Mercy Mutanya is a Tech enthusiast, Digital Marketer, Writer and IT Business Management Student. She enjoys reading, writing, doing crosswords and binge-watching her favourite TV series.
Citing the emergence of cryptocurrencies and large digital platforms, ECB states that CBDCs are “the only solution to guarantee a smooth continuation of the current monetary system”.
Central Bank Digital Currencies (CBDCs) could be the only way to ensure a “smooth continuation” of the current monetary system, says the European Central Bank (ECB) in a Working Paper Series published last month. The paper discusses monetary policy and financial stability in relation to central bank digital currencies and is based on research from 150 academic papers.
The paper is the second paper to be released in the Working Paper Series devoted to crypto issues and published by the ECB this month. It was written by ECB Research Economist Toni Ahnert, ECB Head of the Monetary Policy Strategy Division Katrin Assenmacher alongside Financial Research Division Economist Peter Hoffmann
The paper acknowledged the increased interest in “the economics of money and payments” in the past decade and a half. It also highlighted the importance of digital money in a digital world.
“To operate efficiently, a digital economy requires digital money. Since more and more business is conducted online, cash is losing its appeal as efficient means of payment.”
Citing the emergence of cryptocurrencies and large digital platforms, ECB states that CBDCs are “the only solution to guarantee a smooth continuation of the current monetary system”. The paper states that physical money is losing its economic “fitness” as new technology gains roots in the present financial system.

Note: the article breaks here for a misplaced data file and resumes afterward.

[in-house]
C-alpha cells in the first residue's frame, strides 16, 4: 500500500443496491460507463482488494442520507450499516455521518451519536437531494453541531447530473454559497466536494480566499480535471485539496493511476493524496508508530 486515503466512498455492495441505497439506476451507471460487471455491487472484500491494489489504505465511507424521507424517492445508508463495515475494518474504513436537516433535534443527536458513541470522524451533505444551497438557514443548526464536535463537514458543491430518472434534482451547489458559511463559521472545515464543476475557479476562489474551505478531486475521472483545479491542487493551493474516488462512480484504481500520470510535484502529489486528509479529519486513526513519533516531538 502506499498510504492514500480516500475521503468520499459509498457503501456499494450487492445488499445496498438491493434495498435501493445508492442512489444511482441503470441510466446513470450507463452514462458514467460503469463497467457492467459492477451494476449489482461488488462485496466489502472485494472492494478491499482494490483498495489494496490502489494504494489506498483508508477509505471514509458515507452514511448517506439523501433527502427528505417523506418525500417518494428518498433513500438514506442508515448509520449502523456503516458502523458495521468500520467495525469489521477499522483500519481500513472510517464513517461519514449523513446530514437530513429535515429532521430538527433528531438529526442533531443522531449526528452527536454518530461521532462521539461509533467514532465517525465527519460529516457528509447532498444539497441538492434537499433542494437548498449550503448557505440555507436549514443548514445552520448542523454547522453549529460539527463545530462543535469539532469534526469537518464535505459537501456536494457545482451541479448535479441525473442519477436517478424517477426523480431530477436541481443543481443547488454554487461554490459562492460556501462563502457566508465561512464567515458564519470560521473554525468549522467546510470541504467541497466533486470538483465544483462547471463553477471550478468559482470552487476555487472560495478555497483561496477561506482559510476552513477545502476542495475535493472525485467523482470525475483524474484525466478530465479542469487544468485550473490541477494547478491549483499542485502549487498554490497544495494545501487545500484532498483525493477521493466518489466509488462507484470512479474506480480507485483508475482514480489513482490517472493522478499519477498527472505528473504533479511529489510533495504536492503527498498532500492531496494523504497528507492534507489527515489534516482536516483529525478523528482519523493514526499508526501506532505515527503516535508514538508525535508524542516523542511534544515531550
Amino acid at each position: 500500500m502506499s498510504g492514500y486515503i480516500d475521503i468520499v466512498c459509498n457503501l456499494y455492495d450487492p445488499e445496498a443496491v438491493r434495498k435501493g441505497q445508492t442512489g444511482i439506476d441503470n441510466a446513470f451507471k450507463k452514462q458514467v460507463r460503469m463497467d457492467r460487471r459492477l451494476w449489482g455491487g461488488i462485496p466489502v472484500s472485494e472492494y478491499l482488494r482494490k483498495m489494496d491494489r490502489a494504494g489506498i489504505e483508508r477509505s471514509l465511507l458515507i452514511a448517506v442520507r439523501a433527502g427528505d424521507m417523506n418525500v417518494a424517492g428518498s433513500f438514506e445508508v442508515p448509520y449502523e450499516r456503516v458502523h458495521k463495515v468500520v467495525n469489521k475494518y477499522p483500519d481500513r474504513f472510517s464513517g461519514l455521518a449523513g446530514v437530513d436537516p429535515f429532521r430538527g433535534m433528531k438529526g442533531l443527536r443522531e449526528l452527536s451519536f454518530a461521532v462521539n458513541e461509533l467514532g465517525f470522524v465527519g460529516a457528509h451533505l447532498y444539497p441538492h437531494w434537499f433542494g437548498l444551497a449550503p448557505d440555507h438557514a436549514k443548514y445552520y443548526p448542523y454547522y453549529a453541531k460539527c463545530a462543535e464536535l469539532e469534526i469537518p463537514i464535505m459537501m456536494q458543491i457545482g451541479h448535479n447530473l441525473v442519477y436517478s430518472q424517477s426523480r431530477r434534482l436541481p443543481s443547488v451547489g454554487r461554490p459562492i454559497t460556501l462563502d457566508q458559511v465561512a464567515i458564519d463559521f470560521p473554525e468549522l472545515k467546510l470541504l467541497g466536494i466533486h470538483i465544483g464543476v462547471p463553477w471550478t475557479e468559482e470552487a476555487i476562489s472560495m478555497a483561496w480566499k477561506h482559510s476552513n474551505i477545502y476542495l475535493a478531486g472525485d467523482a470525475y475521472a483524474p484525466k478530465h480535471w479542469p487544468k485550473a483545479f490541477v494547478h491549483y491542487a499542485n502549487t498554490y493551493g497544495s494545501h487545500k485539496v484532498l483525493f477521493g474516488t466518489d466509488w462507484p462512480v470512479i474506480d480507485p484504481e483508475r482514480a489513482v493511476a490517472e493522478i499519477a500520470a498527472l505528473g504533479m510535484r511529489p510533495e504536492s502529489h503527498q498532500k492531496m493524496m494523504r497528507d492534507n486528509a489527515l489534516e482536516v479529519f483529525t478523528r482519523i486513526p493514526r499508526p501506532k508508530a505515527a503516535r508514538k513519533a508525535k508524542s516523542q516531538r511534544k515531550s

“There is no regulatory alternative that promises to eliminate the threat to the two‐layer monetary system. Since cash is only available in physical form, it is by construction not “fit” for the digital age.”
The paper also revealed that 90% of 81 of central banks surveyed responded that they were actively investigating the potential for a CBDC at the end of 2021.
The paper has also dismissed concerns that CBDCs had the potential to cause shrinkage of the credit supply, stating that statements concerning the potentially disruptive nature of CBDCs were unfounded. It also noted a need for more research on privacy and end-user preferences for CBDC functions.
The paper also highlighted a challenge that central banks are faced with:
“Central banks face a tension between too much and too little adoption. While safeguards such as holding limits or tiered remuneration have the potential to avoid excessive use and reduce the risk of disintermediation, it is important to understand their effects on user adoption. More generally, the rapid rise in electronic payments implies that user preferences are shifting rapidly as new means of payment are becoming available. However, relatively little is known regarding the value end‐users attribute to certain features, including privacy and the convenience from bundling payments with other services.”
Read other crypto news on Coinspeaker.